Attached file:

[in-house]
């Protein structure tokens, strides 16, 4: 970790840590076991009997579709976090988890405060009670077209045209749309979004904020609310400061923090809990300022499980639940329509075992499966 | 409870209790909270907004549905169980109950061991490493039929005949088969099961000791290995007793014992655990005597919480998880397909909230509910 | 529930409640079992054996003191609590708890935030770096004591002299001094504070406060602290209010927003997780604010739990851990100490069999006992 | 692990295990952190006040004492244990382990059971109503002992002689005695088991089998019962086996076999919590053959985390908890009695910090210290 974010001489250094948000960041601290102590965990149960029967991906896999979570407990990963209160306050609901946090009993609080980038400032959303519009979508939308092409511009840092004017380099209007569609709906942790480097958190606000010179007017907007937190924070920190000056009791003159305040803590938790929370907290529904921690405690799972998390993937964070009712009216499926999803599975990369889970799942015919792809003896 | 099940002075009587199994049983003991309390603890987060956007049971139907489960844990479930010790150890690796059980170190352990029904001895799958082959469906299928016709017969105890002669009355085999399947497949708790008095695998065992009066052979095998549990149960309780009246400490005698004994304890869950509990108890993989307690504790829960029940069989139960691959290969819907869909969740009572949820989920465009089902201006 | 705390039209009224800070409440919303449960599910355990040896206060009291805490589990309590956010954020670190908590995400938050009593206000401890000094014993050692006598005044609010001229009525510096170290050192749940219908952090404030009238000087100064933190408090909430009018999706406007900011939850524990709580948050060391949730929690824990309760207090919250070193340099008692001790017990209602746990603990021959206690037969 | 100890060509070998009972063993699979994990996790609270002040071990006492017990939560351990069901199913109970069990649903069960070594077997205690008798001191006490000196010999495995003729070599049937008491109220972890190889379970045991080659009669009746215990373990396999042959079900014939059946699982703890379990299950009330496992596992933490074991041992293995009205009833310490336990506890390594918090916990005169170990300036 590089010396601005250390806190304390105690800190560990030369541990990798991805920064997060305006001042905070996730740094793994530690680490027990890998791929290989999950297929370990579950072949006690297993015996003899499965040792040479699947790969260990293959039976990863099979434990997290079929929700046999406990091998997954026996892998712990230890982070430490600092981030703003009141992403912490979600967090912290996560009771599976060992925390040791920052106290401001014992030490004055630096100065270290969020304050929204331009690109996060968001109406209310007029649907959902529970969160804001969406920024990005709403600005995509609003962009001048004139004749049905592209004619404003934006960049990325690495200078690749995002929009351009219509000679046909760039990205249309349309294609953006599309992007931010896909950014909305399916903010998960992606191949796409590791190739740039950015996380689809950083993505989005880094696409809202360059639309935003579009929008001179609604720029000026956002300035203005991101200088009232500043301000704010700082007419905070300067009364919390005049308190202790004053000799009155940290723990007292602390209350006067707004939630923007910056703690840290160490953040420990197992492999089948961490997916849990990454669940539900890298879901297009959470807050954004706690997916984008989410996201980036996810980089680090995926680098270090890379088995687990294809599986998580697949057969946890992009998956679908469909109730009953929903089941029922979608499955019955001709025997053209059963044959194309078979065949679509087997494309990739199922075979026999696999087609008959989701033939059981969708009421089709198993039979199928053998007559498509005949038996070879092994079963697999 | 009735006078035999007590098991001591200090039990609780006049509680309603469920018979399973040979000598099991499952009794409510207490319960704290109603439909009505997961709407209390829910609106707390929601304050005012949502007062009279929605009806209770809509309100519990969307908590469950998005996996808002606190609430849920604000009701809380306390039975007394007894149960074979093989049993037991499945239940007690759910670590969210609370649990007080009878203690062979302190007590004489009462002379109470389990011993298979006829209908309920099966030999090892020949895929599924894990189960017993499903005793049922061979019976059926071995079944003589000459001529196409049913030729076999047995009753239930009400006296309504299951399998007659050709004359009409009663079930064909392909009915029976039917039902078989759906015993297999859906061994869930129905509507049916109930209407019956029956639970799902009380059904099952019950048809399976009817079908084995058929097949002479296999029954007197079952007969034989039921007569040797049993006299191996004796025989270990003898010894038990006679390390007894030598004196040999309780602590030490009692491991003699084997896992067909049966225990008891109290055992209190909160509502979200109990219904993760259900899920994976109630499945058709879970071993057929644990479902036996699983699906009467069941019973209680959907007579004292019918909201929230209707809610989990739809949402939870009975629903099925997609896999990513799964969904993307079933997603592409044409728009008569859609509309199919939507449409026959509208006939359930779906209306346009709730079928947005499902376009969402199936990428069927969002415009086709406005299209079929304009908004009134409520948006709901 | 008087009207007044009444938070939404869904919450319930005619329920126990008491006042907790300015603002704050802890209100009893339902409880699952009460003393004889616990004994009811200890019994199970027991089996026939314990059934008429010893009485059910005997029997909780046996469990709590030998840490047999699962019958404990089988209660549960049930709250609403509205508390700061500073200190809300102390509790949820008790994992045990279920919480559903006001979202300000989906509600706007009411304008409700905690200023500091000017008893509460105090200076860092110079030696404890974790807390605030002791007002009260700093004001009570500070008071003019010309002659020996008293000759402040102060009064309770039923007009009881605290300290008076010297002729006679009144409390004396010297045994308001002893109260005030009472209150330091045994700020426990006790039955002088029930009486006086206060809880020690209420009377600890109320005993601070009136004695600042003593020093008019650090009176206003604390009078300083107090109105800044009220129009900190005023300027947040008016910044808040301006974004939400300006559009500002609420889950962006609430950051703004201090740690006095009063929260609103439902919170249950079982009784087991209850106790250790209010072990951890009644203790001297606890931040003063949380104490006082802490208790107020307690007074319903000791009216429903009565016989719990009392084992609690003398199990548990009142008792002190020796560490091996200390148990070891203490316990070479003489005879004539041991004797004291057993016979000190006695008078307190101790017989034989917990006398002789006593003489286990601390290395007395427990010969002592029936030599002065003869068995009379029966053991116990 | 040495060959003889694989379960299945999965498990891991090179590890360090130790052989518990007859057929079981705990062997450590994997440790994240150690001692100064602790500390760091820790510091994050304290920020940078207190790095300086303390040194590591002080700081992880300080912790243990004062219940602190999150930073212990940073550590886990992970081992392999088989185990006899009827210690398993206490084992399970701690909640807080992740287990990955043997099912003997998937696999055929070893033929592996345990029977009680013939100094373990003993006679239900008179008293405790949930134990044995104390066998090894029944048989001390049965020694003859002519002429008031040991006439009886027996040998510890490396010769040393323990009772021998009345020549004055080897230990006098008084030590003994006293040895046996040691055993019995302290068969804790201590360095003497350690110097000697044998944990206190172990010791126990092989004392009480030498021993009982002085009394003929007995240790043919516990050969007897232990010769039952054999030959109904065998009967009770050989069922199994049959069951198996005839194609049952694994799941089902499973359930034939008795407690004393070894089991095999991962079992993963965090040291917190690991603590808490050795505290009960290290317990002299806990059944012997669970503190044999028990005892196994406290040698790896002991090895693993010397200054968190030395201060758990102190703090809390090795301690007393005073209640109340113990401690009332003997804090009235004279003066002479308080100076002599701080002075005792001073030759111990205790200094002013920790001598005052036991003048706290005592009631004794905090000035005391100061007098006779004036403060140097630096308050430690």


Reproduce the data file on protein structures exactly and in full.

[in-house]
């Protein structure tokens, strides 16, 4: 970790840590076991009997579709976090988890405060009670077209045209749309979004904020609310400061923090809990300022499980639940329509075992499966 | 409870209790909270907004549905169980109950061991490493039929005949088969099961000791290995007793014992655990005597919480998880397909909230509910 | 529930409640079992054996003191609590708890935030770096004591002299001094504070406060602290209010927003997780604010739990851990100490069999006992 | 692990295990952190006040004492244990382990059971109503002992002689005695088991089998019962086996076999919590053959985390908890009695910090210290 974010001489250094948000960041601290102590965990149960029967991906896999979570407990990963209160306050609901946090009993609080980038400032959303519009979508939308092409511009840092004017380099209007569609709906942790480097958190606000010179007017907007937190924070920190000056009791003159305040803590938790929370907290529904921690405690799972998390993937964070009712009216499926999803599975990369889970799942015919792809003896 | 099940002075009587199994049983003991309390603890987060956007049971139907489960844990479930010790150890690796059980170190352990029904001895799958082959469906299928016709017969105890002669009355085999399947497949708790008095695998065992009066052979095998549990149960309780009246400490005698004994304890869950509990108890993989307690504790829960029940069989139960691959290969819907869909969740009572949820989920465009089902201006 | 705390039209009224800070409440919303449960599910355990040896206060009291805490589990309590956010954020670190908590995400938050009593206000401890000094014993050692006598005044609010001229009525510096170290050192749940219908952090404030009238000087100064933190408090909430009018999706406007900011939850524990709580948050060391949730929690824990309760207090919250070193340099008692001790017990209602746990603990021959206690037969 | 100890060509070998009972063993699979994990996790609270002040071990006492017990939560351990069901199913109970069990649903069960070594077997205690008798001191006490000196010999495995003729070599049937008491109220972890190889379970045991080659009669009746215990373990396999042959079900014939059946699982703890379990299950009330496992596992933490074991041992293995009205009833310490336990506890390594918090916990005169170990300036 590089010396601005250390806190304390105690800190560990030369541990990798991805920064997060305006001042905070996730740094793994530690680490027990890998791929290989999950297929370990579950072949006690297993015996003899499965040792040479699947790969260990293959039976990863099979434990997290079929929700046999406990091998997954026996892998712990230890982070430490600092981030703003009141992403912490979600967090912290996560009771599976060992925390040791920052106290401001014992030490004055630096100065270290969020304050929204331009690109996060968001109406209310007029649907959902529970969160804001969406920024990005709403600005995509609003962009001048004139004749049905592209004619404003934006960049990325690495200078690749995002929009351009219509000679046909760039990205249309349309294609953006599309992007931010896909950014909305399916903010998960992606191949796409590791190739740039950015996380689809950083993505989005880094696409809202360059639309935003579009929008001179609604720029000026956002300035203005991101200088009232500043301000704010700082007419905070300067009364919390005049308190202790004053000799009155940290723990007292602390209350006067707004939630923007910056703690840290160490953040420990197992492999089948961490997916849990990454669940539900890298879901297009959470807050954004706690997916984008989410996201980036996810980089680090995926680098270090890379088995687990294809599986998580697949057969946890992009998956679908469909109730009953929903089941029922979608499955019955001709025997053209059963044959194309078979065949679509087997494309990739199922075979026999696999087609008959989701033939059981969708009421089709198993039979199928053998007559498509005949038996070879092994079963697999 | 009735006078035999007590098991001591200090039990609780006049509680309603469920018979399973040979000598099991499952009794409510207490319960704290109603439909009505997961709407209390829910609106707390929601304050005012949502007062009279929605009806209770809509309100519990969307908590469950998005996996808002606190609430849920604000009701809380306390039975007394007894149960074979093989049993037991499945239940007690759910670590969210609370649990007080009878203690062979302190007590004489009462002379109470389990011993298979006829209908309920099966030999090892020949895929599924894990189960017993499903005793049922061979019976059926071995079944003589000459001529196409049913030729076999047995009753239930009400006296309504299951399998007659050709004359009409009663079930064909392909009915029976039917039902078989759906015993297999859906061994869930129905509507049916109930209407019956029956639970799902009380059904099952019950048809399976009817079908084995058929097949002479296999029954007197079952007969034989039921007569040797049993006299191996004796025989270990003898010894038990006679390390007894030598004196040999309780602590030490009692491991003699084997896992067909049966225990008891109290055992209190909160509502979200109990219904993760259900899920994976109630499945058709879970071993057929644990479902036996699983699906009467069941019973209680959907007579004292019918909201929230209707809610989990739809949402939870009975629903099925997609896999990513799964969904993307079933997603592409044409728009008569859609509309199919939507449409026959509208006939359930779906209306346009709730079928947005499902376009969402199936990428069927969002415009086709406005299209079929304009908004009134409520948006709901 | 008087009207007044009444938070939404869904919450319930005619329920126990008491006042907790300015603002704050802890209100009893339902409880699952009460003393004889616990004994009811200890019994199970027991089996026939314990059934008429010893009485059910005997029997909780046996469990709590030998840490047999699962019958404990089988209660549960049930709250609403509205508390700061500073200190809300102390509790949820008790994992045990279920919480559903006001979202300000989906509600706007009411304008409700905690200023500091000017008893509460105090200076860092110079030696404890974790807390605030002791007002009260700093004001009570500070008071003019010309002659020996008293000759402040102060009064309770039923007009009881605290300290008076010297002729006679009144409390004396010297045994308001002893109260005030009472209150330091045994700020426990006790039955002088029930009486006086206060809880020690209420009377600890109320005993601070009136004695600042003593020093008019650090009176206003604390009078300083107090109105800044009220129009900190005023300027947040008016910044808040301006974004939400300006559009500002609420889950962006609430950051703004201090740690006095009063929260609103439902919170249950079982009784087991209850106790250790209010072990951890009644203790001297606890931040003063949380104490006082802490208790107020307690007074319903000791009216429903009565016989719990009392084992609690003398199990548990009142008792002190020796560490091996200390148990070891203490316990070479003489005879004539041991004797004291057993016979000190006695008078307190101790017989034989917990006398002789006593003489286990601390290395007395427990010969002592029936030599002065003869068995009379029966053991116990 | 040495060959003889694989379960299945999965498990891991090179590890360090130790052989518990007859057929079981705990062997450590994997440790994240150690001692100064602790500390760091820790510091994050304290920020940078207190790095300086303390040194590591002080700081992880300080912790243990004062219940602190999150930073212990940073550590886990992970081992392999088989185990006899009827210690398993206490084992399970701690909640807080992740287990990955043997099912003997998937696999055929070893033929592996345990029977009680013939100094373990003993006679239900008179008293405790949930134990044995104390066998090894029944048989001390049965020694003859002519002429008031040991006439009886027996040998510890490396010769040393323990009772021998009345020549004055080897230990006098008084030590003994006293040895046996040691055993019995302290068969804790201590360095003497350690110097000697044998944990206190172990010791126990092989004392009480030498021993009982002085009394003929007995240790043919516990050969007897232990010769039952054999030959109904065998009967009770050989069922199994049959069951198996005839194609049952694994799941089902499973359930034939008795407690004393070894089991095999991962079992993963965090040291917190690991603590808490050795505290009960290290317990002299806990059944012997669970503190044999028990005892196994406290040698790896002991090895693993010397200054968190030395201060758990102190703090809390090795301690007393005073209640109340113990401690009332003997804090009235004279003066002479308080100076002599701080002075005792001073030759111990205790200094002013920790001598005052036991003048706290005592009631004794905090000035005391100061007098006779004036403060140097630096308050430690």